‘The law of thy mouth is better unto me than thousands of gold and silver.’ (Psalm 119:72)
Well might David acknowledge the benefit of affliction, since he had thus learned in God’s statutes something that was better to him than thousands of gold and silver. This was indeed an enlightened judgment for one to form, who had so small a part of the law of God’s mouth, and so large a portion of this world’s treasure. And yet, if we study only his book of Psalms to know the important uses and privileges of this law, and his son’s book of Ecclesiastes, to discover the real value of paltry gold and silver (Eccles. 5:9-20; 6:1, 2), we shall, under Divine teaching, be led to make the same estimate for ourselves. Yes, believer, with the same, or rather with far higher delight than the miser calculates his thousands of gold and silver, do you tell out the precious contents of the law of your God? After having endeavoured in vain to count the thousands in your treasure, one single name sums up their value—’the unsearchable riches of Christ’ (Eph. 3:8). Would not the smallest spot of ground be estimated at thousands of gold and silver, were it known to conceal under its surface a mine of inexhaustible treasure? This it is that makes the Word so inestimable. It is the field of the ‘hidden treasure.’ ‘The pearl of great price’ (Matt. 13:44-46) is known to be concealed here. You would not, therefore, part with one leaf of your Bible for all the thousands of gold and silver. You know yourself to be in possession of the substance—you have found all besides to be a shadow. ‘I lead’—saith the Saviour—’in the way of righteousness, in the midst of the paths of judgment that I may cause them that love me to inherit substance, and I will fill their treasures’ (Prov. 8:20, 21). The grand motive, therefore, in ‘searching the Scriptures,’ is because ‘they testify of Christ’ (John 5:39). A sinner has but one want—a Saviour. A believer has but one desire—to ‘know and win Christ’ (Phil. 3:8-10). With a ‘single eye,’ therefore, intent upon one point, he studies this blessed book. ‘With unveiled face he beholds in this glass the glory of the Lord’ (2 Cor. 3:18): and no arithmetic can compute the price of that, which is now unspeakably better to him than the treasures of the earth.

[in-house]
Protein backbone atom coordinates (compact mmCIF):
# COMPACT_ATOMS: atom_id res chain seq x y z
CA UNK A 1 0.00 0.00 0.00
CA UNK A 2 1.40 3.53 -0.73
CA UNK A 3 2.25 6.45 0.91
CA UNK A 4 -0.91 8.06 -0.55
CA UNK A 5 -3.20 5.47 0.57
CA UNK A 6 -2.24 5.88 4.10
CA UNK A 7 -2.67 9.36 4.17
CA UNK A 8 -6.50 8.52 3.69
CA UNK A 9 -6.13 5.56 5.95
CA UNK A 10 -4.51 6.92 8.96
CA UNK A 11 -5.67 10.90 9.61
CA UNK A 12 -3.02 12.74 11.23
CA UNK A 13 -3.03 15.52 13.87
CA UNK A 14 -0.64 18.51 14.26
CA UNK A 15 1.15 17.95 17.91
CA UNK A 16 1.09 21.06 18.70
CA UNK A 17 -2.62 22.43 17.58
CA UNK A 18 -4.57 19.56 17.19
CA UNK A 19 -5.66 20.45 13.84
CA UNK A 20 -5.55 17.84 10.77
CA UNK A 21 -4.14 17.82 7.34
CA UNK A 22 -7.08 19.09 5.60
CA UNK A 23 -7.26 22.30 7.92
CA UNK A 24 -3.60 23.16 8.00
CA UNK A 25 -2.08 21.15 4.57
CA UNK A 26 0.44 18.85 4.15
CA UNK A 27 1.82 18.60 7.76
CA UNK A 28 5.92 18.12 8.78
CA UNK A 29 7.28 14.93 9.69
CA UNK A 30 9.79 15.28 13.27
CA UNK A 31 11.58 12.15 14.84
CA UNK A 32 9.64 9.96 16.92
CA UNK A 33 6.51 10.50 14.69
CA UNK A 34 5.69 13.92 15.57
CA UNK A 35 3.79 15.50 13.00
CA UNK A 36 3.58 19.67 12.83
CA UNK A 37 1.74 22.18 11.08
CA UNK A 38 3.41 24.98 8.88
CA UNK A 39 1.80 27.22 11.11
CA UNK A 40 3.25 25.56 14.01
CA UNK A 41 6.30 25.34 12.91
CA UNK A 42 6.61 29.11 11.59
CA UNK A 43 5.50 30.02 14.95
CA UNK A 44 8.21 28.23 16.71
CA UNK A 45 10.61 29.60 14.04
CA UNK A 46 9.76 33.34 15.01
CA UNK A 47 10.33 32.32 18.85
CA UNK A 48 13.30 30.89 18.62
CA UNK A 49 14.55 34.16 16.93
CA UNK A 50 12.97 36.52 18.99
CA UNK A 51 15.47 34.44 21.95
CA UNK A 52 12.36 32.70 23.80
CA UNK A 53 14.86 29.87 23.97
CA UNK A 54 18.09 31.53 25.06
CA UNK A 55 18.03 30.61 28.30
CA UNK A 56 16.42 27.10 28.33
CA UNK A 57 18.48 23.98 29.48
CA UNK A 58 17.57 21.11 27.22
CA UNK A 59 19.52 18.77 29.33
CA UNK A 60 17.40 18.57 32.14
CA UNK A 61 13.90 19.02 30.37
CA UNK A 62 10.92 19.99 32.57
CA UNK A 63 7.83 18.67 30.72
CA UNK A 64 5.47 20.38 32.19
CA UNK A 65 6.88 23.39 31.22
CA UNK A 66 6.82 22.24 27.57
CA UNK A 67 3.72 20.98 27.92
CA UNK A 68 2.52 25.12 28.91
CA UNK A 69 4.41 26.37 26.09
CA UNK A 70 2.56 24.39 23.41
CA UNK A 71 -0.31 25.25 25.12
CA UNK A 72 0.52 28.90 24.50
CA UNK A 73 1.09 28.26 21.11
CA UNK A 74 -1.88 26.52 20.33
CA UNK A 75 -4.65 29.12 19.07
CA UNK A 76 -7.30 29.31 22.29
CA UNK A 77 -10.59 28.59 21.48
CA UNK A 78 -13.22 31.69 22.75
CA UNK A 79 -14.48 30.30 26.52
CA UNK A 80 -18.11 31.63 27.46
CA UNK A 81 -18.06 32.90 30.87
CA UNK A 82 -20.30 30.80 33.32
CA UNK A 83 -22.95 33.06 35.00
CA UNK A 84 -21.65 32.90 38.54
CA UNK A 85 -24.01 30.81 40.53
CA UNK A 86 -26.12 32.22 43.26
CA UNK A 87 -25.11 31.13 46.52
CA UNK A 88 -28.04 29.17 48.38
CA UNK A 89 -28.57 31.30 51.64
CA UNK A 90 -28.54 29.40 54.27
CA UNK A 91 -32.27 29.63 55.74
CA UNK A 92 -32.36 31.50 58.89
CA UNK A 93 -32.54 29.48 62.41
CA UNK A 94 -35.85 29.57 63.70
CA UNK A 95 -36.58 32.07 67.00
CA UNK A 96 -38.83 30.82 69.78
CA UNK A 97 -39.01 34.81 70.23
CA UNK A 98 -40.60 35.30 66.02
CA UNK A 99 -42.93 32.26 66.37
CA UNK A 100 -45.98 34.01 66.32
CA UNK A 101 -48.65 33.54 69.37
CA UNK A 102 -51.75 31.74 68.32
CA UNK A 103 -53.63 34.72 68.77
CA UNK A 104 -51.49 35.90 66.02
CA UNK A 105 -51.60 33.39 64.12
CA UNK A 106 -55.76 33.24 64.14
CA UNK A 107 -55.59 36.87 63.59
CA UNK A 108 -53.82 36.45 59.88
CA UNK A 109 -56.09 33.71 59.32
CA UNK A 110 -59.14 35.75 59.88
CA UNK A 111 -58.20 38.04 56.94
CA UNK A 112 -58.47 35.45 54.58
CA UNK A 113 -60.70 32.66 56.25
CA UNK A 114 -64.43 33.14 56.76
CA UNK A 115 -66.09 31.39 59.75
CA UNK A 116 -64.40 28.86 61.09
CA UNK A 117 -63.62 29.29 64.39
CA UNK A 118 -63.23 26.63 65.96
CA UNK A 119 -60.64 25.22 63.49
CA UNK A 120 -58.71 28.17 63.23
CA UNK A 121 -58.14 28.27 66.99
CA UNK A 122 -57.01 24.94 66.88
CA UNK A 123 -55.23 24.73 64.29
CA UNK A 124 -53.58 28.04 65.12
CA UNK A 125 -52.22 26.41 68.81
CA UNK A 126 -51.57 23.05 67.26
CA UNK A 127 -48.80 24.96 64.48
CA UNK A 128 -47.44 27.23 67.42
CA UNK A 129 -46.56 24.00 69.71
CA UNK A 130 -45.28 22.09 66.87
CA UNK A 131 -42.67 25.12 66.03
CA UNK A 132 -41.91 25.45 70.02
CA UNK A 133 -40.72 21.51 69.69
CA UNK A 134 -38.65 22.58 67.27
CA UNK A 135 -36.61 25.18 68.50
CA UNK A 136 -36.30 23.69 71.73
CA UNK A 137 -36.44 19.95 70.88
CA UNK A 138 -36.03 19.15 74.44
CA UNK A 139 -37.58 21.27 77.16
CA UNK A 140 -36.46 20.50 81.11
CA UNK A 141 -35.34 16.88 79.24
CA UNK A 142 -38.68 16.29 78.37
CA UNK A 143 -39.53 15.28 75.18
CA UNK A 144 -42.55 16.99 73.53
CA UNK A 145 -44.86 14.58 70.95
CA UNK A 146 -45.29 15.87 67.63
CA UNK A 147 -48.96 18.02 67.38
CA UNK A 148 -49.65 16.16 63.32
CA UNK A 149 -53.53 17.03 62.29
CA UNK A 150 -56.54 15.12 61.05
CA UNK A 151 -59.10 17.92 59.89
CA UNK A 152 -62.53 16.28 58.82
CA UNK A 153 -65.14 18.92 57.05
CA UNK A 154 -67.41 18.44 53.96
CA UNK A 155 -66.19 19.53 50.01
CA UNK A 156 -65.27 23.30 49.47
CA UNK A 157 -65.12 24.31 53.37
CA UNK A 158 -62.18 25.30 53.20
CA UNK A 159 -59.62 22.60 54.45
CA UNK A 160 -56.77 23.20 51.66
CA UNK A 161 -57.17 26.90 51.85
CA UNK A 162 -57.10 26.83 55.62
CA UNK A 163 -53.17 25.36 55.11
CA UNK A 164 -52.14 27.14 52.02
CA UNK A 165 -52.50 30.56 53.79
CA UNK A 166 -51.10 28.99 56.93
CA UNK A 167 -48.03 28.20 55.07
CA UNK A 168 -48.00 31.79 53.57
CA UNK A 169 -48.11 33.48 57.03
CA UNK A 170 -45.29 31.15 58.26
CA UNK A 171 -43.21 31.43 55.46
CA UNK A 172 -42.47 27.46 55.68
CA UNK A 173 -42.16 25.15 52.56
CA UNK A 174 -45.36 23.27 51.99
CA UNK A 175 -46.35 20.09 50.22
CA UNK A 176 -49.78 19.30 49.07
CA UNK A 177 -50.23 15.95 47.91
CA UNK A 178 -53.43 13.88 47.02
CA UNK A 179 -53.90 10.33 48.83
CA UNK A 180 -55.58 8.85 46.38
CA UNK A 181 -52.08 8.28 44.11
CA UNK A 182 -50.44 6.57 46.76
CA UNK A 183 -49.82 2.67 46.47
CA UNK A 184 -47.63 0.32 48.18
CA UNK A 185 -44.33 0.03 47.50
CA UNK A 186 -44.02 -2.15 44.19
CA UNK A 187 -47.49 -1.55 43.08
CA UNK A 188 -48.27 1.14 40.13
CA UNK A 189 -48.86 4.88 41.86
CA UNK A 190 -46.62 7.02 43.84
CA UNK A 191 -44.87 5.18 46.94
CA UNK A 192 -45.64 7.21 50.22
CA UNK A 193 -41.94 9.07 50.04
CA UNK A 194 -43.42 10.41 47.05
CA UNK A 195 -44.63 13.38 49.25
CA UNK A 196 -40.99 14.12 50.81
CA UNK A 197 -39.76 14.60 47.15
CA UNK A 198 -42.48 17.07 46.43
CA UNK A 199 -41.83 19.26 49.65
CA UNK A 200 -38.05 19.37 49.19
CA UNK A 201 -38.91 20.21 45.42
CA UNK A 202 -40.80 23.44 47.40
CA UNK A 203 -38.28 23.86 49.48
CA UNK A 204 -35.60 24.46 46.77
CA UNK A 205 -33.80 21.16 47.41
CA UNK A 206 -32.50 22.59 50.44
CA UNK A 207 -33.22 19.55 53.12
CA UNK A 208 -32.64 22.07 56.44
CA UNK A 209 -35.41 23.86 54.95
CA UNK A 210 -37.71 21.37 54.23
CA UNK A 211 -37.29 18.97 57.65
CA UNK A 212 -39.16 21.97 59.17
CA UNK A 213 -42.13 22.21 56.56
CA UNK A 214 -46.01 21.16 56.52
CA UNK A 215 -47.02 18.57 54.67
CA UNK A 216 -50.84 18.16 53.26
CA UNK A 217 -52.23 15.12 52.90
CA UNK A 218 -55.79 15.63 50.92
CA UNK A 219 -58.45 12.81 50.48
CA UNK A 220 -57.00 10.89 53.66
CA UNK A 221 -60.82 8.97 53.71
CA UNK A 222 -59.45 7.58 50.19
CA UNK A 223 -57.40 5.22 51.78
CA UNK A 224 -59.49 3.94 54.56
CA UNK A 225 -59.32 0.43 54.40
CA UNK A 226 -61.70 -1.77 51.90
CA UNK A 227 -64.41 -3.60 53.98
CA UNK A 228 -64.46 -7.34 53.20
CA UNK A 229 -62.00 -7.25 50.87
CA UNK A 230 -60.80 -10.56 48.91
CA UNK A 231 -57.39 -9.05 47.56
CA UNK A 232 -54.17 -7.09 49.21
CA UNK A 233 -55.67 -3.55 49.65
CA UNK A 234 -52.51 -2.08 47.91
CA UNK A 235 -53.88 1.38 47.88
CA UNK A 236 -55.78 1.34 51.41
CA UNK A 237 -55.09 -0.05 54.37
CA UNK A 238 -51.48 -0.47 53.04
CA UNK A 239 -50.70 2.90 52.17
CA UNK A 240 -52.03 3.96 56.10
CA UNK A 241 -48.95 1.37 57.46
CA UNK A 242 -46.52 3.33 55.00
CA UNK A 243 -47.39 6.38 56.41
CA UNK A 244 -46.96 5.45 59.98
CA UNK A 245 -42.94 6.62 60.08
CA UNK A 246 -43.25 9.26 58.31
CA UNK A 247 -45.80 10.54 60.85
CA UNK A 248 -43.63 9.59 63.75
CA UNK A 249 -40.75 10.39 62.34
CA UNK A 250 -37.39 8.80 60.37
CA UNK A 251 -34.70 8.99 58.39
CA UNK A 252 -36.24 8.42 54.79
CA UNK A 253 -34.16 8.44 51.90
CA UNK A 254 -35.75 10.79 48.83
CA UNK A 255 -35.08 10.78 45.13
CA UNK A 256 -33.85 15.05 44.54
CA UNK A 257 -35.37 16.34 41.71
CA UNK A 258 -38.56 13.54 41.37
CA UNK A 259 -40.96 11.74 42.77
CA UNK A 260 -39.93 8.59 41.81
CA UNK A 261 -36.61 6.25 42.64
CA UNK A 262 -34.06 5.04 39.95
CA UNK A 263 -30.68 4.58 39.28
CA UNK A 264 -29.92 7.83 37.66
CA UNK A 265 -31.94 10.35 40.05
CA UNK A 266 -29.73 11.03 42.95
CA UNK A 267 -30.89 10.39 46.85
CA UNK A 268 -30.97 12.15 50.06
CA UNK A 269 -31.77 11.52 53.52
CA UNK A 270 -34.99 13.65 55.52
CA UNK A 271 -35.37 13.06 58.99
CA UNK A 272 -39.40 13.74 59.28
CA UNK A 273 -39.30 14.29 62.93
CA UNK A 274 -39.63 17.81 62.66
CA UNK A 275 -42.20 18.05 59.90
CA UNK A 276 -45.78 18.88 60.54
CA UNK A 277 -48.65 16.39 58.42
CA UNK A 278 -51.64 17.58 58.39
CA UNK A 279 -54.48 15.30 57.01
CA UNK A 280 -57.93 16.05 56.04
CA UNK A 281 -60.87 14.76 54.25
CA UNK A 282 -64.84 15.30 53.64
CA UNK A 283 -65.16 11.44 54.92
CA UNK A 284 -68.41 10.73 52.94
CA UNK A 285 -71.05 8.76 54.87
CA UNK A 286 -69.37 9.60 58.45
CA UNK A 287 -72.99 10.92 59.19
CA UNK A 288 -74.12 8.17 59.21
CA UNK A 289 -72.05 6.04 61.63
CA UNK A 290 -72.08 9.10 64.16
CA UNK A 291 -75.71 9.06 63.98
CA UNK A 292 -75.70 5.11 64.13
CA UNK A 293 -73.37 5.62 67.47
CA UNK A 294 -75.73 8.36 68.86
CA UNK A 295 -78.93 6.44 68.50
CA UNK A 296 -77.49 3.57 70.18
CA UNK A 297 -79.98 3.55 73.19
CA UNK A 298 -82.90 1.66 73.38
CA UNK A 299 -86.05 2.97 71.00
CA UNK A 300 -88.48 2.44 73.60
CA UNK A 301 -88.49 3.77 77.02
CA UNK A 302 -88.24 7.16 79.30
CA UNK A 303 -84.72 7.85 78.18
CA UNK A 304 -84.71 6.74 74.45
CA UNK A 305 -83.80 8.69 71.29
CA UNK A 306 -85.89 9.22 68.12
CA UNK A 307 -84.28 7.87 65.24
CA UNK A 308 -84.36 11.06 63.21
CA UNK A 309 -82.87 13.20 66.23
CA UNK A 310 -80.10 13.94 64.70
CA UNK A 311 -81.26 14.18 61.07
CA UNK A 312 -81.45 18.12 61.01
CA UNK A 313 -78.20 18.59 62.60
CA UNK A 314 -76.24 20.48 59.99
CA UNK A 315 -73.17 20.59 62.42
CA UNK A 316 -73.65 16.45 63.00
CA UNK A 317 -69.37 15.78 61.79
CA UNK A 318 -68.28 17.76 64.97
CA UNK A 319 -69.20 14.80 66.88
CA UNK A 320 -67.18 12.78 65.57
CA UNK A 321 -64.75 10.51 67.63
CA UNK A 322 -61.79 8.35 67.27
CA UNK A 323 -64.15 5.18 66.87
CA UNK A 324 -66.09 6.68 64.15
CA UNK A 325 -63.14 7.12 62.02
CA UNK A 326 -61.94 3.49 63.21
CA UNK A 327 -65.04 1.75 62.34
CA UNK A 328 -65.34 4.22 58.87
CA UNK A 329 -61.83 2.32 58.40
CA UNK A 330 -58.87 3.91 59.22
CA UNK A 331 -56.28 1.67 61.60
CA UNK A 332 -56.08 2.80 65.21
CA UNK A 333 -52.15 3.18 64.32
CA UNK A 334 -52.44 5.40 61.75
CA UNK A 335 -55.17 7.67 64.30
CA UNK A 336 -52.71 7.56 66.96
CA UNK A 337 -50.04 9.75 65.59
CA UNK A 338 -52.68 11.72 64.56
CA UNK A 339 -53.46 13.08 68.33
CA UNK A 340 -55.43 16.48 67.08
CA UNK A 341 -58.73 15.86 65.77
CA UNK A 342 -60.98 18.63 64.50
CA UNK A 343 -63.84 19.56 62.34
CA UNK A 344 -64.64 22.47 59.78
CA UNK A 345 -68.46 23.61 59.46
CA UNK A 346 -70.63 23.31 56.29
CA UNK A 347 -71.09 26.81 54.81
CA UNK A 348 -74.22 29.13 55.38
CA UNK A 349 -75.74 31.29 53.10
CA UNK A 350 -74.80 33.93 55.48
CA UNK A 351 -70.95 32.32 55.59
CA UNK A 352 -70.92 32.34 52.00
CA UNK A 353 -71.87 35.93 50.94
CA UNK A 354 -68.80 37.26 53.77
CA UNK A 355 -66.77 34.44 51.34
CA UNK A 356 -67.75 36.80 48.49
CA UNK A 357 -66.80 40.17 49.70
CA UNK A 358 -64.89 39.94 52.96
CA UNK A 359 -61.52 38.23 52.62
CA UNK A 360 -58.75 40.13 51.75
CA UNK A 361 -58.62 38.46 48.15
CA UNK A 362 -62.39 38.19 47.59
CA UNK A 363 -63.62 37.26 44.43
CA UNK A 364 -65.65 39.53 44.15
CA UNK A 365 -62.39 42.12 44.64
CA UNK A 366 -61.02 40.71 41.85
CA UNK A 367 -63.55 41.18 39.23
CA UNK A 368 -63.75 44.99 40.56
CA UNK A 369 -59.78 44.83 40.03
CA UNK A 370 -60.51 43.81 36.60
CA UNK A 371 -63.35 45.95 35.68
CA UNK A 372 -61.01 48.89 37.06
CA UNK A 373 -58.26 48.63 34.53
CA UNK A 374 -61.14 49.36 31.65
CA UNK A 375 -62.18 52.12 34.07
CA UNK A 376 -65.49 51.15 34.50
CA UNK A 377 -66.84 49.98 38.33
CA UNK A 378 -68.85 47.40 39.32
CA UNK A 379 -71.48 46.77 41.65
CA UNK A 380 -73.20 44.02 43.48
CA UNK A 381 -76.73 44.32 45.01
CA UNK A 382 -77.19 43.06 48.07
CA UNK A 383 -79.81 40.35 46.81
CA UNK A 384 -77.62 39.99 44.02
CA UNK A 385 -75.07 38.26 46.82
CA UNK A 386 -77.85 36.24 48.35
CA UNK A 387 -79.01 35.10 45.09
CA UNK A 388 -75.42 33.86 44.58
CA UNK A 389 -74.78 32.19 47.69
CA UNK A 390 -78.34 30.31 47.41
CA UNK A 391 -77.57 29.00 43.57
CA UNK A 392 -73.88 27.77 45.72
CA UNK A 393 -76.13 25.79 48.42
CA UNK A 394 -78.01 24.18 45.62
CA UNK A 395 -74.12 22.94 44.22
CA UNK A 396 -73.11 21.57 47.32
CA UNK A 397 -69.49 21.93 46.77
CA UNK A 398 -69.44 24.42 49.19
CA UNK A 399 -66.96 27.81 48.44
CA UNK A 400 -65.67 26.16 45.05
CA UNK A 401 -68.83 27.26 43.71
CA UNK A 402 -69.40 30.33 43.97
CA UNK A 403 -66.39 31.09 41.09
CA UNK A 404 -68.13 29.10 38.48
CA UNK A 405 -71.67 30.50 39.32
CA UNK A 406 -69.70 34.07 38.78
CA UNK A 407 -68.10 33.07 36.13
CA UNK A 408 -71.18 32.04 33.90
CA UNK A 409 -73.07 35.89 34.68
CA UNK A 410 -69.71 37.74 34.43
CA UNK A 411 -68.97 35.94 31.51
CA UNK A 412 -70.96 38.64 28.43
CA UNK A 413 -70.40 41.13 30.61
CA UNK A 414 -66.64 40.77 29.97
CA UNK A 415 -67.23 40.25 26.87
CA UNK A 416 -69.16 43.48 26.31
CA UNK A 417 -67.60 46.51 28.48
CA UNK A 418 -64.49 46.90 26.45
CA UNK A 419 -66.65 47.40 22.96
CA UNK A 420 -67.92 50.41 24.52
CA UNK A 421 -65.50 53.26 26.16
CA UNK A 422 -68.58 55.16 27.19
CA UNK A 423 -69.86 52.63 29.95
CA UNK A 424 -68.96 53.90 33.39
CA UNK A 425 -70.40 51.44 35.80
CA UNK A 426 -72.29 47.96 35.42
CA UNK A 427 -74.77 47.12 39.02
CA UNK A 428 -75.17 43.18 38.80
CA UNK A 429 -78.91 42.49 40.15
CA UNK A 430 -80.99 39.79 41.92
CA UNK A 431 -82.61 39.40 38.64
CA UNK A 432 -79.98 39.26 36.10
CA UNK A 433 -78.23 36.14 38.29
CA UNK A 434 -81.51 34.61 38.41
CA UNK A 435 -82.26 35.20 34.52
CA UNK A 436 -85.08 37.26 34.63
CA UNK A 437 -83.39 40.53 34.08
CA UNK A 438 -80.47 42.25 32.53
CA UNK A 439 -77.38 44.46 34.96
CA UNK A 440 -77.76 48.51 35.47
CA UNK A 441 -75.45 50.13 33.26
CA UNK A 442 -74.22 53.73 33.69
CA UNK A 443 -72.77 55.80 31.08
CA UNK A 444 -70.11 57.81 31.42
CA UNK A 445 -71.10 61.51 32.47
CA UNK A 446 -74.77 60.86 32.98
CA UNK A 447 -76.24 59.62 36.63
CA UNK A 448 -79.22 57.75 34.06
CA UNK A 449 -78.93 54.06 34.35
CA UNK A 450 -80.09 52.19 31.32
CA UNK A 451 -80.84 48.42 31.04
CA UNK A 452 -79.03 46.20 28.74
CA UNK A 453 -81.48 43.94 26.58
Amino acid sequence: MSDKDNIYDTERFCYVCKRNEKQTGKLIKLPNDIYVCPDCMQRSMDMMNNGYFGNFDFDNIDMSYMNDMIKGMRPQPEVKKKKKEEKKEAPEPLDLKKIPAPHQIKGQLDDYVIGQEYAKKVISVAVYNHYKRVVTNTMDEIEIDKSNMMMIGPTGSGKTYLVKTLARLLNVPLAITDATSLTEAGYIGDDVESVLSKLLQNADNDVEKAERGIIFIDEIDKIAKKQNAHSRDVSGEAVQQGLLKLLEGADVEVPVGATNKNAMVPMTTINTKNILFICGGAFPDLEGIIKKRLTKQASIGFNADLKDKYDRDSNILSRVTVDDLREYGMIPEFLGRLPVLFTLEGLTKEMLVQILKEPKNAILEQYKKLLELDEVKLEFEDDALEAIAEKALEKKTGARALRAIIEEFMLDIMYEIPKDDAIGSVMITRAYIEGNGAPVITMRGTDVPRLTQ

Christian! bear your testimony to your supreme delight in the book of God. You have here opened the surface of much intellectual interest and solid instruction. But it is the joy that you have found in the revelation of the Saviour, in his commands, in his promises, in his ways, that leads you to exclaim, ‘More to be desired are they than gold, yea, than much fine gold!’ (Ps. 19:10). Yes, indeed—every promise—every declaration—entering in him, is a pearl; and the Word of God is full of these precious pearls. If then they be the richest who have the best and the largest treasure, those who have most of the Word in their hearts, not those who have most of the world in their possession—are justly entitled to this pre-eminence. Let then the Word of Christ dwell in us richly in all wisdom’ (Col. 3:16). For those who are rich in this heavenly treasure are men of substance indeed.